The International Symposium on Child Poverty and Development focused on the impact of poverty's "deprivations" – such as poor nutrition, inadequate sanitation and exposure to abuse and neglect – that often lead to unique and irreversible deficits in child development. Traditionally, these issues have not been systematically factored into mainstream poverty alleviation strategies.
In late 2007, UNICEF launched a seminal Global Study on Child Poverty and Disparities in 52 countries in an effort to produce comparable data on the impact of limited access to adequate nutrition, safe drinking water, safe sanitation, health, shelter, education and information on child poverty.
In recent years, the Global Study has generated evidence, insights and networks that have influenced national development plans and fed into poverty reduction strategies.
According to Gillian Mellsop, UNICEF China's Representative, there is growing consensus that poverty alleviation efforts must address the full range of serious deprivations faced by the most vulnerable children.
"Specific programmes are needed to assist children without primary care-givers, children with disabilities, migrant children, children affected by AIDS, and children who are neglected, abused or exploited."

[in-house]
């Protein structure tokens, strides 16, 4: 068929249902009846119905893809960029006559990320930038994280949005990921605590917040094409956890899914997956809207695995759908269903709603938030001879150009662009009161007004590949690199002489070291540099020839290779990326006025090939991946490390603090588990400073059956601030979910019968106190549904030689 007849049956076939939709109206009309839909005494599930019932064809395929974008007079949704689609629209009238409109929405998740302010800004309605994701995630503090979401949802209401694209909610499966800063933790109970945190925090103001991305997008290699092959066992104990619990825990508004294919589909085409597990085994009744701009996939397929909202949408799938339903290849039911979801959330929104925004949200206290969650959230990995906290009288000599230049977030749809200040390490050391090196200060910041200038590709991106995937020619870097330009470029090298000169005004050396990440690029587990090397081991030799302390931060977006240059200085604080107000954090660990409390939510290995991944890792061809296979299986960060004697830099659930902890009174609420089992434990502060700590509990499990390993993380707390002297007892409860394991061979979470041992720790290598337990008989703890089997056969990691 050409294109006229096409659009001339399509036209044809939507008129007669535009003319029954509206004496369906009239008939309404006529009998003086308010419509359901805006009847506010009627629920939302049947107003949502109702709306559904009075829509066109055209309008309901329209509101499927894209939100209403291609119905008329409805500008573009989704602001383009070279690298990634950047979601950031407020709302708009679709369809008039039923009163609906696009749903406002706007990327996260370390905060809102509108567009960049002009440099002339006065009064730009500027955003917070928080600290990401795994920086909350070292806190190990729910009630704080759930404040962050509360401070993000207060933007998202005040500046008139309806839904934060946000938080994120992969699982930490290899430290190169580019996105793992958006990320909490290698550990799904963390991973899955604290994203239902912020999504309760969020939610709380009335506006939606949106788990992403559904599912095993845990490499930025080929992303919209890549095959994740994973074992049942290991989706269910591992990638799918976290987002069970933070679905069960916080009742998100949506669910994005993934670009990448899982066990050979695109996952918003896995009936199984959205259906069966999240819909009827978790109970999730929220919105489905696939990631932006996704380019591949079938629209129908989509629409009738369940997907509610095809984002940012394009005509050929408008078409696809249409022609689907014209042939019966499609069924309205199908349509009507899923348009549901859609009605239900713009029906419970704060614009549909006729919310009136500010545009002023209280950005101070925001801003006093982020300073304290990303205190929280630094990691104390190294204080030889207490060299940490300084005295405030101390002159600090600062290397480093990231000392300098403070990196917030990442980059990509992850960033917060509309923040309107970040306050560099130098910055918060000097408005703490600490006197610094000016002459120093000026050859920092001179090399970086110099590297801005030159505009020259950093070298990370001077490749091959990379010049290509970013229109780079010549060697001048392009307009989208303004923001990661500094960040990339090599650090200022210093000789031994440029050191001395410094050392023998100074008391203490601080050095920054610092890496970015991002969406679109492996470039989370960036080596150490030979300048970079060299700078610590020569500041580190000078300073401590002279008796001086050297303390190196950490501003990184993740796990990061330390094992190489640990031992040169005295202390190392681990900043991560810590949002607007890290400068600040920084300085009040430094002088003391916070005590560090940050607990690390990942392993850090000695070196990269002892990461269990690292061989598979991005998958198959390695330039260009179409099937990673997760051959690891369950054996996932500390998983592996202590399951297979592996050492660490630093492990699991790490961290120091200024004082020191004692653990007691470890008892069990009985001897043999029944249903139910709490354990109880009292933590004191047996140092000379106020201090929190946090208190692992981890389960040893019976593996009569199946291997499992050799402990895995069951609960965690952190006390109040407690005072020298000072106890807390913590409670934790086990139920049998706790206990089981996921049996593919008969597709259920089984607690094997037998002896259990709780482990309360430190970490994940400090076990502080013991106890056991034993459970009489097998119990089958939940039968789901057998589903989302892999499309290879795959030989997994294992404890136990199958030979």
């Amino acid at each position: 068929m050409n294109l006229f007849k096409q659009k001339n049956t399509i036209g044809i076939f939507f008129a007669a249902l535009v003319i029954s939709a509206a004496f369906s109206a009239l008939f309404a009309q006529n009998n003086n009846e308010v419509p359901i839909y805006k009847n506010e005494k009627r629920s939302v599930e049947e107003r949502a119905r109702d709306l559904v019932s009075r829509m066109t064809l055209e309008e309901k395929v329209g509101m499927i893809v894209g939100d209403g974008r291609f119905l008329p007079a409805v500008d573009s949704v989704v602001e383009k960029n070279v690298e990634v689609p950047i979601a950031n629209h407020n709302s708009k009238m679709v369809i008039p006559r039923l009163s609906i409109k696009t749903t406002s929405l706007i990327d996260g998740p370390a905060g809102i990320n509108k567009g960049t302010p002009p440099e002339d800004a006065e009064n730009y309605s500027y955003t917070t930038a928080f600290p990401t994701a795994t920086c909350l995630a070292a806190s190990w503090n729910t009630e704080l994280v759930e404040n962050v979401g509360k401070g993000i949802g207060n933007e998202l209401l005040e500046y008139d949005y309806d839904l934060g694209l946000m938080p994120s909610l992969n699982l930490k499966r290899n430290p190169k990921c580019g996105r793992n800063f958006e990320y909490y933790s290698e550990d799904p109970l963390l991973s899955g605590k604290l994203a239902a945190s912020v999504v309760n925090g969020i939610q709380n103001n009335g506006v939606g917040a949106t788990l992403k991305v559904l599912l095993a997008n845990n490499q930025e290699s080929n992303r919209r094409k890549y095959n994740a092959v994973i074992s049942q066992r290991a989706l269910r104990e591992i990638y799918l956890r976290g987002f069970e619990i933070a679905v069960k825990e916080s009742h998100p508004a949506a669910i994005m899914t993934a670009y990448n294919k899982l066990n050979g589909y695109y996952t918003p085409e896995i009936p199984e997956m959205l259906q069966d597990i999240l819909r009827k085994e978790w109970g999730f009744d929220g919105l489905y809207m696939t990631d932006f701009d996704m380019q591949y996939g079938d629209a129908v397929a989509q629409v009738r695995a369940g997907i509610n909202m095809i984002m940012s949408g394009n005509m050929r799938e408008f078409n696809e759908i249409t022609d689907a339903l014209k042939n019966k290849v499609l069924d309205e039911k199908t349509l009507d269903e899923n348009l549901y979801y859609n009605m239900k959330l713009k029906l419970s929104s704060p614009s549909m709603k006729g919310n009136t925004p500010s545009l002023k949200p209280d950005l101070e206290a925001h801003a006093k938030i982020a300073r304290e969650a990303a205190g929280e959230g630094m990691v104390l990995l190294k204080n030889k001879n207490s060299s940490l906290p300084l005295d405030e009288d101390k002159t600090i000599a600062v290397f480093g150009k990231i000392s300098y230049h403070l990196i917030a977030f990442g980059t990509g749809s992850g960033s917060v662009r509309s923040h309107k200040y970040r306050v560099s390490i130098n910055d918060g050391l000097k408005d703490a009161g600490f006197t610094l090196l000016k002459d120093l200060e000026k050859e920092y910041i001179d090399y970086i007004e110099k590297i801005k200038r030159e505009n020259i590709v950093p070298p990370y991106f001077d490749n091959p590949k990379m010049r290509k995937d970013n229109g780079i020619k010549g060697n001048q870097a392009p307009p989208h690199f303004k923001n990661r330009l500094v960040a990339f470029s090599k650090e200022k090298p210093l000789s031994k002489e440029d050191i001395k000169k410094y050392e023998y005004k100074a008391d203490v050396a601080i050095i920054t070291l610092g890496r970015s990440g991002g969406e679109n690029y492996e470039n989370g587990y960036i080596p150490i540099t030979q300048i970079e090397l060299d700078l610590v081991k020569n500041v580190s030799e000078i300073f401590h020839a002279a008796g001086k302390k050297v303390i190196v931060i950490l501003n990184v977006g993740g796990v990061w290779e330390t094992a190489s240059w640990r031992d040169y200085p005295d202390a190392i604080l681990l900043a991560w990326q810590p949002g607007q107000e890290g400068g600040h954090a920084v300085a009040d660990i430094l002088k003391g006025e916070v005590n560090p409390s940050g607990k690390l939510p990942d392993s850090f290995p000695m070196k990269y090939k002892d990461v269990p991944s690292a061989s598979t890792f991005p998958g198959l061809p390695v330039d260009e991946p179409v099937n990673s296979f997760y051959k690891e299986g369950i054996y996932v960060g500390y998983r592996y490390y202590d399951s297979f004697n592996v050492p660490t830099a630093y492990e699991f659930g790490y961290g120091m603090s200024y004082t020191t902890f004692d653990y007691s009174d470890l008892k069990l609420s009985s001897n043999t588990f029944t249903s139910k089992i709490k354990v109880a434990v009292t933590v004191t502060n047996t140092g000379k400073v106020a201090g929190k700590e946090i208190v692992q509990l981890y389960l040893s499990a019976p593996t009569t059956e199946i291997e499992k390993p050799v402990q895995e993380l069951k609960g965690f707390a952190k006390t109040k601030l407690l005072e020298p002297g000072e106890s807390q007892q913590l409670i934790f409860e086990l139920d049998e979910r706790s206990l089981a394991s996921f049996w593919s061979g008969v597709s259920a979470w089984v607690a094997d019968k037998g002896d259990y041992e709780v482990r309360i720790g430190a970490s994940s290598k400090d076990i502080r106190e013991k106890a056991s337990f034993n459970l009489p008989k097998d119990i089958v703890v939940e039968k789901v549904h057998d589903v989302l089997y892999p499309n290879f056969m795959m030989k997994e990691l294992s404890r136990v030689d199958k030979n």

China targets child poverty
In 2011 the Government of China adopted a new rural poverty reduction strategy which included children as a special target group for the first time. China accounts for one out of every five children living in the developing world.
Despite its progress in bringing hundreds of millions out of poverty in recent decades, by the World Bank's US$2 per day household consumption measure, almost one hundred million children in China experience poverty.
Research suggests that nutrition, safe water, sanitation and housing constitute the most severe poverty deprivations for children in China.
The new focus on children in rural poverty suggests a growing consensus in the world's most populous country that child poverty differs from adult poverty, and that it has different causes and effects.